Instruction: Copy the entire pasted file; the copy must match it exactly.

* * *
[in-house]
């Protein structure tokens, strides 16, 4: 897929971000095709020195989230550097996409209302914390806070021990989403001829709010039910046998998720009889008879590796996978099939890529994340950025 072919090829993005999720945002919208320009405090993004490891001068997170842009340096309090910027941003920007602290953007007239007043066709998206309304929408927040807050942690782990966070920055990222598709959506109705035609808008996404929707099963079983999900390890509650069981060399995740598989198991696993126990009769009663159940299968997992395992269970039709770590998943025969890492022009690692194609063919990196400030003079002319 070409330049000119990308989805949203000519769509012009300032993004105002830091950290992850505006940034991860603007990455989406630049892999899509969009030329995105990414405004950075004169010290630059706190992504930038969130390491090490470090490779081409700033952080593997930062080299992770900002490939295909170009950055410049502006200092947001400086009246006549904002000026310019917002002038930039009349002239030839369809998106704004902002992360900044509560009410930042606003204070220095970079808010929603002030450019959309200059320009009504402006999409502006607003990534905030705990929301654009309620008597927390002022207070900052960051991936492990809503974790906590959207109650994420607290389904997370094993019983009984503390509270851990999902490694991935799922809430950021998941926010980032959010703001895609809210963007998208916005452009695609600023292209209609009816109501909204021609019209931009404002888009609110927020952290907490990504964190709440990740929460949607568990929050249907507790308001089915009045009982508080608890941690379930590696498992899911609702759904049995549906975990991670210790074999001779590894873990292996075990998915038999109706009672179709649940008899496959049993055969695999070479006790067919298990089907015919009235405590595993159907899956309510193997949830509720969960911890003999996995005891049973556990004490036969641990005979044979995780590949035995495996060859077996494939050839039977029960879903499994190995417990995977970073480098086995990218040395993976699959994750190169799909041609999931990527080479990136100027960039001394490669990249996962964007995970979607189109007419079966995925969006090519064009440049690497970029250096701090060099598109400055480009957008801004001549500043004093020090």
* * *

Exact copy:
[in-house]
């Protein structure tokens, strides 16, 4: 897929971000095709020195989230550097996409209302914390806070021990989403001829709010039910046998998720009889008879590796996978099939890529994340950025 072919090829993005999720945002919208320009405090993004490891001068997170842009340096309090910027941003920007602290953007007239007043066709998206309304929408927040807050942690782990966070920055990222598709959506109705035609808008996404929707099963079983999900390890509650069981060399995740598989198991696993126990009769009663159940299968997992395992269970039709770590998943025969890492022009690692194609063919990196400030003079002319 070409330049000119990308989805949203000519769509012009300032993004105002830091950290992850505006940034991860603007990455989406630049892999899509969009030329995105990414405004950075004169010290630059706190992504930038969130390491090490470090490779081409700033952080593997930062080299992770900002490939295909170009950055410049502006200092947001400086009246006549904002000026310019917002002038930039009349002239030839369809998106704004902002992360900044509560009410930042606003204070220095970079808010929603002030450019959309200059320009009504402006999409502006607003990534905030705990929301654009309620008597927390002022207070900052960051991936492990809503974790906590959207109650994420607290389904997370094993019983009984503390509270851990999902490694991935799922809430950021998941926010980032959010703001895609809210963007998208916005452009695609600023292209209609009816109501909204021609019209931009404002888009609110927020952290907490990504964190709440990740929460949607568990929050249907507790308001089915009045009982508080608890941690379930590696498992899911609702759904049995549906975990991670210790074999001779590894873990292996075990998915038999109706009672179709649940008899496959049993055969695999070479006790067919298990089907015919009235405590595993159907899956309510193997949830509720969960911890003999996995005891049973556990004490036969641990005979044979995780590949035995495996060859077996494939050839039977029960879903499994190995417990995977970073480098086995990218040395993976699959994750190169799909041609999931990527080479990136100027960039001394490669990249996962964007995970979607189109007419079966995925969006090519064009440049690497970029250096701090060099598109400055480009957008801004001549500043004093020090």